I don't think the article is pushing for women to stay at home. In fact, the author notes that her husband stays at home. I know several families where the father is at home. Many women earn more than their husbands do. And either partner may be in a better position to accommodate working from home or taking time out from a career.
The article instead looks at the financial realities of having one spouse stay at home. Often, people underestimate the costs of working. If one person wants to stay at home, it is not a loss of an entire salary. In fact, it may not result in a loss of income at all. The same logic could be applied to a situation where both partners were able to scale back to, say, 20 hours a week. By avoiding childcare costs and reducing some of the other costs of working, they might not be in such a bad position. However, in the US, I see there are some taxation issues that arise when both partners are working, at least from my quick look at the article.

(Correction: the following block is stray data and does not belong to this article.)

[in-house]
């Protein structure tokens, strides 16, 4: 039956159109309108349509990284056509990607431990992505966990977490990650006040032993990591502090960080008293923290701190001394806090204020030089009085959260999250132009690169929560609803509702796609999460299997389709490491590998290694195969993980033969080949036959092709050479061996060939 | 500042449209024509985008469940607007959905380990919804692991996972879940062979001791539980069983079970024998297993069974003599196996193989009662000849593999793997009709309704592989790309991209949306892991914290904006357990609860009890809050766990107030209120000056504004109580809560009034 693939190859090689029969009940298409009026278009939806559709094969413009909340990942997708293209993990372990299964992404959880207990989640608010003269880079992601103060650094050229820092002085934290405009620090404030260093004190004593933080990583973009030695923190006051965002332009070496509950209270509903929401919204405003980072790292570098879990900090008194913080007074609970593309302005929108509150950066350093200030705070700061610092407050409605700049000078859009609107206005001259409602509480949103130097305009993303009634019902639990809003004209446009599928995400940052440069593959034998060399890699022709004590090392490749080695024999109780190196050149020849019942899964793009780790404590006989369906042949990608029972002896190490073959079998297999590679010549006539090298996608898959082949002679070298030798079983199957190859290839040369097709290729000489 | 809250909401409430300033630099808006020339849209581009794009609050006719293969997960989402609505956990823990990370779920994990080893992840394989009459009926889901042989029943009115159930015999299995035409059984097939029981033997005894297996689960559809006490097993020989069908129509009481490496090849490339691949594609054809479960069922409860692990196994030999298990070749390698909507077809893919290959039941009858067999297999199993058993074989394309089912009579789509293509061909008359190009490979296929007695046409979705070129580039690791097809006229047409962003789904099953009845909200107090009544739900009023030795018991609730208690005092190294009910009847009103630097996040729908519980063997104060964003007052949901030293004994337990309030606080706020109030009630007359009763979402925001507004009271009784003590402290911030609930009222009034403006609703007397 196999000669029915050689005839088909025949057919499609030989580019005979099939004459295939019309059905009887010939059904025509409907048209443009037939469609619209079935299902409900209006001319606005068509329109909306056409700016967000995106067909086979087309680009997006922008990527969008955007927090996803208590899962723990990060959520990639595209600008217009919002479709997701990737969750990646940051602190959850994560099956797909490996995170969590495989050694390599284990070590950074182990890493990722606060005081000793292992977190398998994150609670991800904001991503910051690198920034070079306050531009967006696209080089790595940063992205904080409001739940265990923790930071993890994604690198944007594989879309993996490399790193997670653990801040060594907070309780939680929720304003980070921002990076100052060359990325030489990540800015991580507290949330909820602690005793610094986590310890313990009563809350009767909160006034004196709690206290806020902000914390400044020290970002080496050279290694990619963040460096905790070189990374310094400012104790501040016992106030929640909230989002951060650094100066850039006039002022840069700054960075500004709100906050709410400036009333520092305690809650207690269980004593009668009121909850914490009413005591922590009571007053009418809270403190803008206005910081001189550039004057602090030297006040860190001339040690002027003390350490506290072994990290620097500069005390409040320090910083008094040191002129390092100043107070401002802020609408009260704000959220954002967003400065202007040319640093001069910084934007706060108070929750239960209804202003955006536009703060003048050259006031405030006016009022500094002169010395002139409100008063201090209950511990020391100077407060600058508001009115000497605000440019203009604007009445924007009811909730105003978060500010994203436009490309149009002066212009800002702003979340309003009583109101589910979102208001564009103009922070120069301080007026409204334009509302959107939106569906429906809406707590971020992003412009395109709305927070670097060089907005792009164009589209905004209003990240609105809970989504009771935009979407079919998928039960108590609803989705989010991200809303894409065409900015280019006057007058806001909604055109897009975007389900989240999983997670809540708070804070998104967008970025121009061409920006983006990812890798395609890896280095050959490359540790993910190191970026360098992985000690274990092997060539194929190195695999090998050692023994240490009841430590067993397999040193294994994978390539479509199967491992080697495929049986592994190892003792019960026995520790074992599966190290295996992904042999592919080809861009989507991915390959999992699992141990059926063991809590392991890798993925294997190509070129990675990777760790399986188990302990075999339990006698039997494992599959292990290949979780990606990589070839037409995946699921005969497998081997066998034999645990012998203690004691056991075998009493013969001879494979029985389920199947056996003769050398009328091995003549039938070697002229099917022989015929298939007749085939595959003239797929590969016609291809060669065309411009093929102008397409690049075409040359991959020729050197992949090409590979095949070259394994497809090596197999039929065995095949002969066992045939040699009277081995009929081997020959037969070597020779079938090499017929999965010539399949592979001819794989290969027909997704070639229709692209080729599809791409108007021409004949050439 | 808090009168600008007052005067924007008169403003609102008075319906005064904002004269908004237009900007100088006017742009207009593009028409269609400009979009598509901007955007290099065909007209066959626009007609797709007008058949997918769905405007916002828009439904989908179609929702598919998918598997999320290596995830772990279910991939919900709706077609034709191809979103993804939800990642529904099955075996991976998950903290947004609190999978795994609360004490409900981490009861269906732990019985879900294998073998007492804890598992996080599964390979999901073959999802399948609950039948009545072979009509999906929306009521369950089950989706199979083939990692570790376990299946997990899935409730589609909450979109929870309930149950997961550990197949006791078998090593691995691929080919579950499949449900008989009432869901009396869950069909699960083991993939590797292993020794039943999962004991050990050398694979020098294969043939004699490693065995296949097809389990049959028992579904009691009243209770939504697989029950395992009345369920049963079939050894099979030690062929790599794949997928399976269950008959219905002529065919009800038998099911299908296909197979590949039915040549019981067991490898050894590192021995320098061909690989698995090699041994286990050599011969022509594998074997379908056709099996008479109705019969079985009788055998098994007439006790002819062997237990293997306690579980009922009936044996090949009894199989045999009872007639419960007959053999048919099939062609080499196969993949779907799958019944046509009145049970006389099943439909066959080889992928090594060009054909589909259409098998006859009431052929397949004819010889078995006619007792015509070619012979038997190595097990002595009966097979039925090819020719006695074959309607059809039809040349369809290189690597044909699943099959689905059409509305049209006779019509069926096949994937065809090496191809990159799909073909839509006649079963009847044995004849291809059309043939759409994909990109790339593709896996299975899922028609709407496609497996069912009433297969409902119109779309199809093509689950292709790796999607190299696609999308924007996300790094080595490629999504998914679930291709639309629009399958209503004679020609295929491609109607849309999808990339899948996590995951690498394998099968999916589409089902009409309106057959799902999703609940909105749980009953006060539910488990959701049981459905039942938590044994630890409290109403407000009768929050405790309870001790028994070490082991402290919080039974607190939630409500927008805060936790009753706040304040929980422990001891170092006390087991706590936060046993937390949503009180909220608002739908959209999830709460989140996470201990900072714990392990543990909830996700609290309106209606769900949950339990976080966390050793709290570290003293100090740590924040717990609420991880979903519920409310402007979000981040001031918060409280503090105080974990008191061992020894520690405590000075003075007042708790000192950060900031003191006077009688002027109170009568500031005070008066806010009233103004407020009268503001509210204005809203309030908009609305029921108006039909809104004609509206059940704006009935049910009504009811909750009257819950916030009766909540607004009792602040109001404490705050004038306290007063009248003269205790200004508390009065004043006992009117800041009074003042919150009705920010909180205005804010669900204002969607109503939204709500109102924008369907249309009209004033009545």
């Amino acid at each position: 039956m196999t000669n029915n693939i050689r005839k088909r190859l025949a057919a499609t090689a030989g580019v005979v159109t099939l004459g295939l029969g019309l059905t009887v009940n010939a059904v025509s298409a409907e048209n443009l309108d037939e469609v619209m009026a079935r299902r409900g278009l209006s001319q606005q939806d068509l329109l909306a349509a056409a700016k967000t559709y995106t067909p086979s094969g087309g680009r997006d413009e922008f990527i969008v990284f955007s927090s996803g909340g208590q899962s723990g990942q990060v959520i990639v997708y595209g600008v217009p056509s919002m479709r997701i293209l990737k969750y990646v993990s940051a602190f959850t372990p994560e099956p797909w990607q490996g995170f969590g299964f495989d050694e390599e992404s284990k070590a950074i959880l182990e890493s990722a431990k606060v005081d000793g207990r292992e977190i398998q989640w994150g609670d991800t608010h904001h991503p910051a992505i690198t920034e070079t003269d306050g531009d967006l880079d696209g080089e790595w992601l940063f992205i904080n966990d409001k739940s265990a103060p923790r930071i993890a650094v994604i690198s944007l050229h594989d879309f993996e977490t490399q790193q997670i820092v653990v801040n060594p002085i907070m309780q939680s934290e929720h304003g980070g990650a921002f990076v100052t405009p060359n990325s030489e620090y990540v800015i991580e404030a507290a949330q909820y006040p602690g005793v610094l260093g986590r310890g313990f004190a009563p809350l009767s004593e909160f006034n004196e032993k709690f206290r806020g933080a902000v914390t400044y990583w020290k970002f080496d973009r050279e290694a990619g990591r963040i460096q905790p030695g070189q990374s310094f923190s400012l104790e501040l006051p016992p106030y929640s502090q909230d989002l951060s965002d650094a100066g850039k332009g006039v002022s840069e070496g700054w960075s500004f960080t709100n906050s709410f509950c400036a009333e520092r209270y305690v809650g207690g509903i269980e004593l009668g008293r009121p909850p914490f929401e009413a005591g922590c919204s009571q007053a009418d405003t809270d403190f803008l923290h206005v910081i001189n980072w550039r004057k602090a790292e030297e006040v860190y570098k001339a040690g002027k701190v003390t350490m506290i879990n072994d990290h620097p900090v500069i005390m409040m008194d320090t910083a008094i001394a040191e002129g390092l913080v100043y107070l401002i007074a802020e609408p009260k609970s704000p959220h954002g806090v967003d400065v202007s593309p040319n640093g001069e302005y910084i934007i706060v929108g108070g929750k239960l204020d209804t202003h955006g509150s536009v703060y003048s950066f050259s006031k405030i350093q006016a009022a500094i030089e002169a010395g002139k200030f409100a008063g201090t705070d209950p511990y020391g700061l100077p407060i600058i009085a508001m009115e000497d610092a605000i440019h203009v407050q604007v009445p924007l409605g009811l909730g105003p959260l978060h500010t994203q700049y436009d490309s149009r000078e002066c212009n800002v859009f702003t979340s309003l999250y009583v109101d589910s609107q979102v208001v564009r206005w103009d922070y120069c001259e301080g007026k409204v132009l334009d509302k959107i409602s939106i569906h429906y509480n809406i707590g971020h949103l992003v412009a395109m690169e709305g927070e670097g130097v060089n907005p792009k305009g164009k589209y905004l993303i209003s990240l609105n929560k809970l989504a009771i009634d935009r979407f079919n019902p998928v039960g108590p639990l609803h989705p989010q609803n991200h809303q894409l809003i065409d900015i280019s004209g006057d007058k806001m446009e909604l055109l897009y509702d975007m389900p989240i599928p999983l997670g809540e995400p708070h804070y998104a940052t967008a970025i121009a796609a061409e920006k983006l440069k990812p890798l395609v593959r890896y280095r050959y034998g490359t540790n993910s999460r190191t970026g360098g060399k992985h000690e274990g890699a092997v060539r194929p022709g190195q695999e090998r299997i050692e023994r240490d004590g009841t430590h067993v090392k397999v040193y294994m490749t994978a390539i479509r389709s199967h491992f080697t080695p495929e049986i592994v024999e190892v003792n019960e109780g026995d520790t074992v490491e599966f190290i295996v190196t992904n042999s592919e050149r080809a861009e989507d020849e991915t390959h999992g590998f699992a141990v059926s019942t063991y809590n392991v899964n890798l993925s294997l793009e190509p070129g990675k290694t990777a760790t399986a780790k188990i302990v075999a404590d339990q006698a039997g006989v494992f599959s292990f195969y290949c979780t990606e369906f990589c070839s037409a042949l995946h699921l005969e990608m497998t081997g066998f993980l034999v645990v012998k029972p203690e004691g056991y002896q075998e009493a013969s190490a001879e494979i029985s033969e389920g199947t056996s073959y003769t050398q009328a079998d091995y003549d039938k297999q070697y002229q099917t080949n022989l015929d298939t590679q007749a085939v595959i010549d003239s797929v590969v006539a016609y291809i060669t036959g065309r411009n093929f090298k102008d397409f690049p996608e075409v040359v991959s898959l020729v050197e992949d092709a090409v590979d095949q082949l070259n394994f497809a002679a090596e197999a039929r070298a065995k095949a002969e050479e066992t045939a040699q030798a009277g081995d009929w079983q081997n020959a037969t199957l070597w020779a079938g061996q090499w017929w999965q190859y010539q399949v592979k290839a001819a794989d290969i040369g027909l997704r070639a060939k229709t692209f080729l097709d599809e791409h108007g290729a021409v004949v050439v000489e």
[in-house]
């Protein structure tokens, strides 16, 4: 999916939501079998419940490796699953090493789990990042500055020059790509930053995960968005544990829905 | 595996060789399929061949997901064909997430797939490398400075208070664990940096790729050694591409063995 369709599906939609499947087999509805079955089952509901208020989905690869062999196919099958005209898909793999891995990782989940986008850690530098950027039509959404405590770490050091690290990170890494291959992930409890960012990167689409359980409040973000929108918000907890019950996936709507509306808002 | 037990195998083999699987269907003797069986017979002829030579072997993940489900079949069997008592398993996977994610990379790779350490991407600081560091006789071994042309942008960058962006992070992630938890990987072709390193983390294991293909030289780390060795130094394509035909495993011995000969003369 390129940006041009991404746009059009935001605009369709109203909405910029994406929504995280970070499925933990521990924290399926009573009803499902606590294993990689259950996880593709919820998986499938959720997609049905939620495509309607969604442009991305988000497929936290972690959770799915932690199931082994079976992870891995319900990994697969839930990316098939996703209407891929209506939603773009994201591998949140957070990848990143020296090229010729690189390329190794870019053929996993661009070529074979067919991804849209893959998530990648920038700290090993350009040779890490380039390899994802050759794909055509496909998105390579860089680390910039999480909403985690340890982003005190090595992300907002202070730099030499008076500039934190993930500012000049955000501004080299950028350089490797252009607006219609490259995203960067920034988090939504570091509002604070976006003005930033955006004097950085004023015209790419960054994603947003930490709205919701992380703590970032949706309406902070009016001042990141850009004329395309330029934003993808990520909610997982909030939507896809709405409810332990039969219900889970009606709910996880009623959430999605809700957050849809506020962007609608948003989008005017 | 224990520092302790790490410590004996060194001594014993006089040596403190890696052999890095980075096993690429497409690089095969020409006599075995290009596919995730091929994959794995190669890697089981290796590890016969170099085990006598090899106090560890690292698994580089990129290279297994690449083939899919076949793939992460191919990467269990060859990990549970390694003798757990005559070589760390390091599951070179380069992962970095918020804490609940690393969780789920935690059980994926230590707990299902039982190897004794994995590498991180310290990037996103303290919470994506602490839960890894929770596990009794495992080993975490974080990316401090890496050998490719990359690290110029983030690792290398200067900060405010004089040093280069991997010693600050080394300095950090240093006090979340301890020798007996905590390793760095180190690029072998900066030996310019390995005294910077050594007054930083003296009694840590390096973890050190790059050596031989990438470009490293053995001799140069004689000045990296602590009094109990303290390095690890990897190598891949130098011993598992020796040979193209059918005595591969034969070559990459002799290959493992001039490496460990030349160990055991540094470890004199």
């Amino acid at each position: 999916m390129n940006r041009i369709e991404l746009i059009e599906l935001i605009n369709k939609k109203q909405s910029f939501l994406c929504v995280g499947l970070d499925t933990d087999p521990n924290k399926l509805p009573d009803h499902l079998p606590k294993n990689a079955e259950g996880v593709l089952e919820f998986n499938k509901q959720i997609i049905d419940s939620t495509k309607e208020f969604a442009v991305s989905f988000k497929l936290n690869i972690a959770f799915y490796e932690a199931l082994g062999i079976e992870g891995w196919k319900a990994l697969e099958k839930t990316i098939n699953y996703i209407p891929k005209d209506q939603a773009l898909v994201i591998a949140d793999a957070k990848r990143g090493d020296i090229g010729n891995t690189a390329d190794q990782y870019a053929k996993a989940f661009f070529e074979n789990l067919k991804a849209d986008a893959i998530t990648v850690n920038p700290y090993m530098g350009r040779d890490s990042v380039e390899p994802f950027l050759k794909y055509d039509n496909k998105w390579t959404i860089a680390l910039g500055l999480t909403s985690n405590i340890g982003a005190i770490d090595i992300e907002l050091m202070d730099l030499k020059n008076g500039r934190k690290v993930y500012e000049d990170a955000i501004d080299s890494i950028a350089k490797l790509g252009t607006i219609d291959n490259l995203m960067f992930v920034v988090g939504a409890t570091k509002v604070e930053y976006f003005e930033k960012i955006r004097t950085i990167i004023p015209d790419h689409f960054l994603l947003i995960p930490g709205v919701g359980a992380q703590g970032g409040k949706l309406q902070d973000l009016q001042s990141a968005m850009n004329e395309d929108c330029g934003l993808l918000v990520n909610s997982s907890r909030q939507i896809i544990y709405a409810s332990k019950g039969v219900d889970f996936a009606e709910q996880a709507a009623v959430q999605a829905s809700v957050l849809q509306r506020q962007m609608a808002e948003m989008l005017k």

Some time ago, I wrote a post on the work-life balance
that consulting can bring. But my point about eeking out a small income would work for those who want to work part-time or even not at all (when it comes to paid work). Some tax and social payment benefits arise from a lower income, making it efficient for one person to stay at home, at least in Canada.
Leaving your child in daycare from infancy may mean constant turnover of caregivers, limited one-on-one care for your child, a need to use formula and other important factors. I think the above article is just showing that, if you're heading back to work only (or significantly) because you think you can't live on one income (or two modified incomes), you might want to run the numbers.